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Why you should see the world’s iconic mosques

The Sulayman Pasha Mosque in Cairo is highlighted in “Mosques: The 100 Most Iconic Islamic Houses of Worship,” by Bernard O’Kane. (Editions Assouline/Bernard O'Kane)

Bernard O’Kane, a professor of Islamic art and architecture at American University in Cairo, has a message and a nudge for travelers standing outside a mosque, wondering whether they should enter: Go inside. An object of architectural beauty and cultural fascination awaits. His new book, “Mosques: The 100 Most Iconic Islamic Houses of Worship,” isn’t a guidebook per se; the coffee table tome weighs (20 pounds) and costs ($895) more than many pieces of furniture. But his selections are inspiring and deserve a time slot in any travel itinerary. To better understand mosque construction and design, as well as visitor etiquette, we reached out to O’Kane at his home in Cairo. The interview has been edited for style and space.

What is a mosque?

A mosque is created for anyone who makes a space set aside to pray. There’s no architectural definition of a mosque, which means there’s an enormous variety of possible spaces.

Is a mosque always related to Islam?

Nobody else specifically uses the word “mosque” as a place of prayer. It comes from the Arabic word meaning a “place of prostration,” where you bow down while praying to God.

Do mosques share similar characteristics?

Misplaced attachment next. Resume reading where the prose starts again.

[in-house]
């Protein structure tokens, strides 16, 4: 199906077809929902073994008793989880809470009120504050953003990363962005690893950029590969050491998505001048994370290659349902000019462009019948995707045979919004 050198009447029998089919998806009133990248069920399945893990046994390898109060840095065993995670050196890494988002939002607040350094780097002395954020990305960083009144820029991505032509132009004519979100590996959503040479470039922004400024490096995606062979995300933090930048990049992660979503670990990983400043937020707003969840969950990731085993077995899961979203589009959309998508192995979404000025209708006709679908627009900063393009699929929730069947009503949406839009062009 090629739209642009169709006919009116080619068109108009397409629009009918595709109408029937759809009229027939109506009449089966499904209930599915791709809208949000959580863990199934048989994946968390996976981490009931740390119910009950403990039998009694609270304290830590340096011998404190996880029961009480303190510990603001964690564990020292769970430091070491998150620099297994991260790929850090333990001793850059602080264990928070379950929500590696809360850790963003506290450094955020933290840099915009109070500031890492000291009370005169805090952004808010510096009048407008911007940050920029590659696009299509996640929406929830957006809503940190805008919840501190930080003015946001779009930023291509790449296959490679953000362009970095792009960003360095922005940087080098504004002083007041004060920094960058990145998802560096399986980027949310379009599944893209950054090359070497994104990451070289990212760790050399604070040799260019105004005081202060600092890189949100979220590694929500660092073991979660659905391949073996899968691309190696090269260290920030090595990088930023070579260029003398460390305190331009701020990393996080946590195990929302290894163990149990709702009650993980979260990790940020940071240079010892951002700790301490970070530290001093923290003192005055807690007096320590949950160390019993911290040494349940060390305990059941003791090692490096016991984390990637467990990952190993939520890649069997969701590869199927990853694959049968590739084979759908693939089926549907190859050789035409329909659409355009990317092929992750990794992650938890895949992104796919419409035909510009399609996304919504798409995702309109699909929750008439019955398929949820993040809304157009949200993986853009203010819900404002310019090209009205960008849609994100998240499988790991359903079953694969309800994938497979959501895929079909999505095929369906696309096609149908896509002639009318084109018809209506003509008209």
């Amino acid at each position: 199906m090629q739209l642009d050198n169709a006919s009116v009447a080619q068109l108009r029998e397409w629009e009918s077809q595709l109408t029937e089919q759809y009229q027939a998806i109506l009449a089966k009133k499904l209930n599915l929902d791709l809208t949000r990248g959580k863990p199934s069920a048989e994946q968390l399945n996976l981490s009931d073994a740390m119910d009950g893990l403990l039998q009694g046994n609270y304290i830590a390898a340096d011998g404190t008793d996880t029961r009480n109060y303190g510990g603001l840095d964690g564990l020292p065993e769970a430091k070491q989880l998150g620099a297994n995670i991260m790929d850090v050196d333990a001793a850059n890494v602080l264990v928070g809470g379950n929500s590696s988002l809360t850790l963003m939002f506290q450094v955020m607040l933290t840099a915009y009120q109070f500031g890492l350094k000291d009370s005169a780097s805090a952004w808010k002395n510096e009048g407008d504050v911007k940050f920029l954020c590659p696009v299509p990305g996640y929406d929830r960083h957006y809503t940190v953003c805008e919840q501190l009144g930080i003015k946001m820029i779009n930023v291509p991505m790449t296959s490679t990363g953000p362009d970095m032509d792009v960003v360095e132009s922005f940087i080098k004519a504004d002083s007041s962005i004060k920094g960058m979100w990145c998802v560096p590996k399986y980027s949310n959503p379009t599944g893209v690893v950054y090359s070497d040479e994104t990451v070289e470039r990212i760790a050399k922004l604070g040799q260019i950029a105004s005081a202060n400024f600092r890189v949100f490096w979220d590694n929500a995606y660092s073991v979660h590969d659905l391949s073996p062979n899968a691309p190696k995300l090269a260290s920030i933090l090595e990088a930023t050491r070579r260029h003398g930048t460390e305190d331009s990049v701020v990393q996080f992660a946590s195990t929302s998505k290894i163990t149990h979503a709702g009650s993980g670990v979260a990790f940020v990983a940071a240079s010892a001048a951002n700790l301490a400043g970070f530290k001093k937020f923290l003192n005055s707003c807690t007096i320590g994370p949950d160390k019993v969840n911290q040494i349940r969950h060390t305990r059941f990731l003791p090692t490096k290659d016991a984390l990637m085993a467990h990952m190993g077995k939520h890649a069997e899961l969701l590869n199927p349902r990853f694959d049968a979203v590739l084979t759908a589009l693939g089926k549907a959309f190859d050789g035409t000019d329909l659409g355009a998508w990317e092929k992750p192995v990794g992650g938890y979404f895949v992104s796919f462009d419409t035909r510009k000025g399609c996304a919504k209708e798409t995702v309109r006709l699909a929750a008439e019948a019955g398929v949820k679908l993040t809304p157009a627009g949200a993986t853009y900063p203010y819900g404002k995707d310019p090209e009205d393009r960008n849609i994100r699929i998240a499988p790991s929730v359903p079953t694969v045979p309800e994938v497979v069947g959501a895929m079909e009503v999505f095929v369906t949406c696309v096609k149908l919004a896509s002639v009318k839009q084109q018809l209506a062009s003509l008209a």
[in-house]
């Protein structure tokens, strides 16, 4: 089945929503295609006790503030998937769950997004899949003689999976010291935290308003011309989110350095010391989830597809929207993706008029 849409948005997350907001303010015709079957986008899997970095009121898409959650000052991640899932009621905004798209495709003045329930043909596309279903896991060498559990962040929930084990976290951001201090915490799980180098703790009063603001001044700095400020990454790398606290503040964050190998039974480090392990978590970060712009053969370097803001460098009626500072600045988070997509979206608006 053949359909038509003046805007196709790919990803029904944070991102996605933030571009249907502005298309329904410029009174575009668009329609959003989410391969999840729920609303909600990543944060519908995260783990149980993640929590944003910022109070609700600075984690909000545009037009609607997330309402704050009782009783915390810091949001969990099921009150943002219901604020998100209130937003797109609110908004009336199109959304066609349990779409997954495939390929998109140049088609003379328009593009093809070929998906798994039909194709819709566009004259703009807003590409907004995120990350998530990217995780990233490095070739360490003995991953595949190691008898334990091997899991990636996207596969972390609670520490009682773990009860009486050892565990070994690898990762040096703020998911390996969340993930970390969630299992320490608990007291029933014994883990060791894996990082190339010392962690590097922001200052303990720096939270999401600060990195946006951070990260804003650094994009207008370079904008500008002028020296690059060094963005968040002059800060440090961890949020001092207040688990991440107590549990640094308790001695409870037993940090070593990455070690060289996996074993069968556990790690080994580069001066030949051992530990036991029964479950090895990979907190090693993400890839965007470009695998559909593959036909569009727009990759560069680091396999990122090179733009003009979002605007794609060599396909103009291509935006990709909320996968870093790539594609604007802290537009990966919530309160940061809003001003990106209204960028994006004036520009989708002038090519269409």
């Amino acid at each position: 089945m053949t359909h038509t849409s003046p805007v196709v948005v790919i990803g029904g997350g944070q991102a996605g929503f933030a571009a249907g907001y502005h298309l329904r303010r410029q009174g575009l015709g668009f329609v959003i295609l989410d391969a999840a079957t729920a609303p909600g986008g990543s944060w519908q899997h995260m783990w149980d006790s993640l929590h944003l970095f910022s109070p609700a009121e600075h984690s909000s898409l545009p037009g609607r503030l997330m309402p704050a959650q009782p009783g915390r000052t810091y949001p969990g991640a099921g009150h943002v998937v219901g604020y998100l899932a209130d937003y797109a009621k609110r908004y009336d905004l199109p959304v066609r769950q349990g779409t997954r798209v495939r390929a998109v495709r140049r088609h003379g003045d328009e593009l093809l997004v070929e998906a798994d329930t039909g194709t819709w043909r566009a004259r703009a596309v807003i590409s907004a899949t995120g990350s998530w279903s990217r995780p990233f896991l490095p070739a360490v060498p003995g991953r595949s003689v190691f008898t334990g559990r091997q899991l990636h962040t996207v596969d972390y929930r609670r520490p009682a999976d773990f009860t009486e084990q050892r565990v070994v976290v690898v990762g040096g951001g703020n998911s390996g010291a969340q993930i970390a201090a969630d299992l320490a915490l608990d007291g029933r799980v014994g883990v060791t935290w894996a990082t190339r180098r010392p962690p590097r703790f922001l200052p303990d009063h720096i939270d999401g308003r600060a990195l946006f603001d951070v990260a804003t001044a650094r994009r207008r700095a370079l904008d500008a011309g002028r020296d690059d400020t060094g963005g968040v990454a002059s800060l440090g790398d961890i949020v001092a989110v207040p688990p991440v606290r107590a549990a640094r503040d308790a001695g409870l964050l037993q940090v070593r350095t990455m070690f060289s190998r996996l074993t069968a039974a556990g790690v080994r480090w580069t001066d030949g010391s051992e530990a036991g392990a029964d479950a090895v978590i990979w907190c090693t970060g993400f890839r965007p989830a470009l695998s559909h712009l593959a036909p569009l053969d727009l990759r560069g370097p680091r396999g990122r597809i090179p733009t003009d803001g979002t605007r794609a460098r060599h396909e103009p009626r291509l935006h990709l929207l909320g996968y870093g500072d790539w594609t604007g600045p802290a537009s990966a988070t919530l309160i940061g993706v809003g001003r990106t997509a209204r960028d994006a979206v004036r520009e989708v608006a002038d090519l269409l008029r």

You can make your own personal mosque by marking off a space to pray, but the mosques people visit communally will have some distinguishing features, such as a mihrab, a niche in the center of the wall facing Mecca. The mihrab is a commemoration of the place where the prophet Muhammad led the first prayer.

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Why did you choose these mosques?

I was asked to pick 100, basically what I thought were the most representative and exciting buildings. I also wanted to give some idea of the geographical and chronological range of the buildings.

Did you visit all 100?

I visited 80 to 85 percent of them.

How many continents are represented in the book?
We have examples from North America, Europe, Africa and Asia.

Do the mosques demonstrate regional differences?

There are certainly stylistic differences that are both regional and chronological. There’s a big difference between mosques in the west of Africa, mosques in Egypt, and mosques in Iran and India. The building materials can be very different, the types of decoration can be different, and sometimes the forms differ substantially.

Can you provide some examples?